There is little that is subtle about the Borat film – it’s a “make sex on your face” kind of experience, an onslaught of Jew, Gay, “foreign”, Baptist and Texan jokes. It’s also very, very funny.
The film, part road movie, part SNL-style skit fest, holds together as a narrative quite well. Borat travels across the country in search of his true love that he spies on late night reruns. Along the way he sings at a rodeo, befriends a bear, throws money at cockroaches, and wears the finest bathing thong of the season. Additionally, the naked fight is sure to go down as one of the greatest on screen duels in cinema history (be damned, Adventures of Robin Hood – a longer (and blacked out sword) has taken over for now.)
This is cutting satire at its best, unflinching in its brutality. The Borat character takes Andy Kauffman’s “foreign man” schtick to a new level, mixing in some of Peter Sellers’ timing and physical slapstick to create a unique character. Borat is in fact a richer vein for comedy than even Ali-G, Coen’s other alter ego from the HBO series. His lampooning skewers the scared cows of comedy, with racism, misogyny and homophobia bandied about with side-splitting aplomb.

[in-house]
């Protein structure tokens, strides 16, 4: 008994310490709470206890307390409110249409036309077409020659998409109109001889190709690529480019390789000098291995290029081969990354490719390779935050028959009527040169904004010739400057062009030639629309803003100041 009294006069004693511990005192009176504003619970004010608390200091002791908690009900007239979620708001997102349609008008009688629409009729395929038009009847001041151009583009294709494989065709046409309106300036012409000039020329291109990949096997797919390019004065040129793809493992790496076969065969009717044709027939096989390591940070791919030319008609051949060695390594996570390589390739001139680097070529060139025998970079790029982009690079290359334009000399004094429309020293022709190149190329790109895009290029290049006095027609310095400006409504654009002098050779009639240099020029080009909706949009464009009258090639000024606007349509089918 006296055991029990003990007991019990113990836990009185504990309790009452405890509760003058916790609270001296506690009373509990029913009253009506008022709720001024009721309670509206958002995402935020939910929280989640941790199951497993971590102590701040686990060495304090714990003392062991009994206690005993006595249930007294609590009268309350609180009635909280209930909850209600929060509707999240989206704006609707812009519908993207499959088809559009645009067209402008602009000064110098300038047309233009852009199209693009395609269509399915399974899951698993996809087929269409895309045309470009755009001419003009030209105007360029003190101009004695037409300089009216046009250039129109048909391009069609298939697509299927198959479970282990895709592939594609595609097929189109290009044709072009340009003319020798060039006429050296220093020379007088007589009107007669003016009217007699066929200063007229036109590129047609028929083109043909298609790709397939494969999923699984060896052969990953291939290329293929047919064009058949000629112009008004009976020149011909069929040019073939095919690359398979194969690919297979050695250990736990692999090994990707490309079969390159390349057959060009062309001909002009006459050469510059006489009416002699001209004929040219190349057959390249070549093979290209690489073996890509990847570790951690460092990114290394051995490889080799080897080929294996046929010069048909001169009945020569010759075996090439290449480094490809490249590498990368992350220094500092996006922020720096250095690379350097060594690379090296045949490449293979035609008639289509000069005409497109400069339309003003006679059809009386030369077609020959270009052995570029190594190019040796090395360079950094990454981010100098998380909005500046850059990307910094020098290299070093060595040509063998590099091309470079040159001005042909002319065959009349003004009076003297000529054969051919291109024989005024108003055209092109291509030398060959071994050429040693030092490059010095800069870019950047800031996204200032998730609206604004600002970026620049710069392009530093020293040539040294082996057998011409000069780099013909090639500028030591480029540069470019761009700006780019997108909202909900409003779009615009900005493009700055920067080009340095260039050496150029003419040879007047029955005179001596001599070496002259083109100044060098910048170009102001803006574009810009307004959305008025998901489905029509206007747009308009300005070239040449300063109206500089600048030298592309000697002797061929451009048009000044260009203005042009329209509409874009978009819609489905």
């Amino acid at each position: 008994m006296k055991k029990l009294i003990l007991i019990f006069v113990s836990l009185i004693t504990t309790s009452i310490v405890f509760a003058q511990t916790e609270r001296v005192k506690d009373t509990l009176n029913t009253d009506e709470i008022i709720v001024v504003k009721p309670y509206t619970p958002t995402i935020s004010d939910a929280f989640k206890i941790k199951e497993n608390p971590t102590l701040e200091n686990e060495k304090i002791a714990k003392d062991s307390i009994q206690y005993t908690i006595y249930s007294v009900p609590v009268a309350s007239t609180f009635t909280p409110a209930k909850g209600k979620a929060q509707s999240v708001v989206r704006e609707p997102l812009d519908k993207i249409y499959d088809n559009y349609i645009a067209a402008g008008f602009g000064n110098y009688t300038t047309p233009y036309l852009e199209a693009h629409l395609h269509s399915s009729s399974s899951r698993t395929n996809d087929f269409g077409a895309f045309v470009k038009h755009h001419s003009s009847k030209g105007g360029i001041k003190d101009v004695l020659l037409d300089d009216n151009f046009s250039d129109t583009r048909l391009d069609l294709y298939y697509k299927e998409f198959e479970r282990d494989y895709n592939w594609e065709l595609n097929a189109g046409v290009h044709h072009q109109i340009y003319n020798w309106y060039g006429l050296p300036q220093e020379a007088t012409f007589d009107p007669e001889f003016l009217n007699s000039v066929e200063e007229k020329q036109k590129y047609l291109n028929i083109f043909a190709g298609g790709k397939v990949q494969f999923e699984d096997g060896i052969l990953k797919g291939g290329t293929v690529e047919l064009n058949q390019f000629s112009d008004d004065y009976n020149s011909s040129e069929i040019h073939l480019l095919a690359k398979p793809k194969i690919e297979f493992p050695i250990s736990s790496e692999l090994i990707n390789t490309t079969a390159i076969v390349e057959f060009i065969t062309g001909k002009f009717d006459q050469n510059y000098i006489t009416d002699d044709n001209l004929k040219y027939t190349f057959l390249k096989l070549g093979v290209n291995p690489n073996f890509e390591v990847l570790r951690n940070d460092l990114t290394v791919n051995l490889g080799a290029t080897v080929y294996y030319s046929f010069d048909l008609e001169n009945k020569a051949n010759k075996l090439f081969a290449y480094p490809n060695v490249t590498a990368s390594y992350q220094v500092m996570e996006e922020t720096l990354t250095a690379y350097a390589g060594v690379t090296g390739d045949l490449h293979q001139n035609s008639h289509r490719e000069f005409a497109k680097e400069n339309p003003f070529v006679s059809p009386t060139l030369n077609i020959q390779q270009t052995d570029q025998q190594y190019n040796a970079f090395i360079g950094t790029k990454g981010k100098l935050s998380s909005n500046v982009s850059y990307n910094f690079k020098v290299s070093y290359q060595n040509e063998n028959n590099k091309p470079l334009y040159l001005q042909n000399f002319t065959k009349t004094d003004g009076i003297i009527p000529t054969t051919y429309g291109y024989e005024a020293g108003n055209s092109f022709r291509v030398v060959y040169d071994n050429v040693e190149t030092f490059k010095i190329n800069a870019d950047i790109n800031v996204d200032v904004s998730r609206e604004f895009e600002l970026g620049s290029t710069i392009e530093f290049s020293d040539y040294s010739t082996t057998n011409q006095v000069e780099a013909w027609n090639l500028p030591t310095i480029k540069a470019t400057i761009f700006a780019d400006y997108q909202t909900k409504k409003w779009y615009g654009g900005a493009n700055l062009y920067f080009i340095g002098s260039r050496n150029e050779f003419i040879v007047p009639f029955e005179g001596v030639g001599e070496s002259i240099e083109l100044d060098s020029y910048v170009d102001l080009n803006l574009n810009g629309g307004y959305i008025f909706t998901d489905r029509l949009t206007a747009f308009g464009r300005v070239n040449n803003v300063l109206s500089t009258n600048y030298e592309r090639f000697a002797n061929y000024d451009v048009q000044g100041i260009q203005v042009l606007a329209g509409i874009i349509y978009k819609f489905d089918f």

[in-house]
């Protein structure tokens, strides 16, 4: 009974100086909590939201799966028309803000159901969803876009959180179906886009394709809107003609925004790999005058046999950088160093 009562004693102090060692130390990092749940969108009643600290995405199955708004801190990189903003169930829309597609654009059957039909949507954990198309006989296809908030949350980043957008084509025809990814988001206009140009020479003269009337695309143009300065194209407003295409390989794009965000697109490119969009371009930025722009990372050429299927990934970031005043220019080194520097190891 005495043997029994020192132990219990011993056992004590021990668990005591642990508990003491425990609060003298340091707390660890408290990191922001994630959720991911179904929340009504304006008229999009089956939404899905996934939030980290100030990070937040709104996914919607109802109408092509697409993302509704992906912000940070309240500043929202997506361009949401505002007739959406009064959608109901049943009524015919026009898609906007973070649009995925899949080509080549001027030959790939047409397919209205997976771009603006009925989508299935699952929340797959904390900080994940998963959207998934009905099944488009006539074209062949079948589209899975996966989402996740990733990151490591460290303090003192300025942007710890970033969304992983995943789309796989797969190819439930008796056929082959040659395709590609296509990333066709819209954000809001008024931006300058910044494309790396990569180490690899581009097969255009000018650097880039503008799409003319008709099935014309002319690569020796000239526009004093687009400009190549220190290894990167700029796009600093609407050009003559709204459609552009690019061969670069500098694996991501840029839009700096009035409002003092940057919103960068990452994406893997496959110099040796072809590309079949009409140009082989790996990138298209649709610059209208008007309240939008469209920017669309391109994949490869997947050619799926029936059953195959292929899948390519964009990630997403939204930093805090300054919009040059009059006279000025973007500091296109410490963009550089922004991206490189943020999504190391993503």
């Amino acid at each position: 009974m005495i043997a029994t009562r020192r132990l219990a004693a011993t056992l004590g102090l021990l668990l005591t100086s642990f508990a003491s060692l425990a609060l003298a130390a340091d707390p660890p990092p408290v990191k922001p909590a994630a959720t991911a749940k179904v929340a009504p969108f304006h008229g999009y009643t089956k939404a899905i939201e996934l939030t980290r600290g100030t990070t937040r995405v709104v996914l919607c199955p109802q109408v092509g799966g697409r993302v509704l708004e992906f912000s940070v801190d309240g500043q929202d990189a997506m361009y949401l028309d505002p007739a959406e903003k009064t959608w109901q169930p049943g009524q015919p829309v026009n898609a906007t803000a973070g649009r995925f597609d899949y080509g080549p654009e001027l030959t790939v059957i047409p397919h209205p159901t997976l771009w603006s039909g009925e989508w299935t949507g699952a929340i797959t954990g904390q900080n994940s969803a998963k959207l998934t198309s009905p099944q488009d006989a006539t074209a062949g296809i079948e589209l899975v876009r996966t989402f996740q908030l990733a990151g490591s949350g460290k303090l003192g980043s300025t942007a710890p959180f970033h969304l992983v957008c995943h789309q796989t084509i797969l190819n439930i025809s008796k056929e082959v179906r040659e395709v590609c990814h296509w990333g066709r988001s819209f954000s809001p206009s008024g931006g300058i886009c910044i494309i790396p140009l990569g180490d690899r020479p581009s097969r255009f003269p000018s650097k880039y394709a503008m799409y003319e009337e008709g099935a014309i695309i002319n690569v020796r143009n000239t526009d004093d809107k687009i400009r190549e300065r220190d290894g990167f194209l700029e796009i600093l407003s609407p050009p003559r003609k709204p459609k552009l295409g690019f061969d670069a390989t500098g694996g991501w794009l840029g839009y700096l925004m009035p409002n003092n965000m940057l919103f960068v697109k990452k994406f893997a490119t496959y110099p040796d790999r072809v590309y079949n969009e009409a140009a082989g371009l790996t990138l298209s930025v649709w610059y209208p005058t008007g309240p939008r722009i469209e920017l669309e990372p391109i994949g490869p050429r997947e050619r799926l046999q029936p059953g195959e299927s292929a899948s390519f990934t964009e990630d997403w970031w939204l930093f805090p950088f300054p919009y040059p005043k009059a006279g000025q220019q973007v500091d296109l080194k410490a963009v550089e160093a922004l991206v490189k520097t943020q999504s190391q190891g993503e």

Simply put, Borat is a hilariously unsettling examination of hatred and ignorance in all its forms. It’s “wa wa wee wah!” good.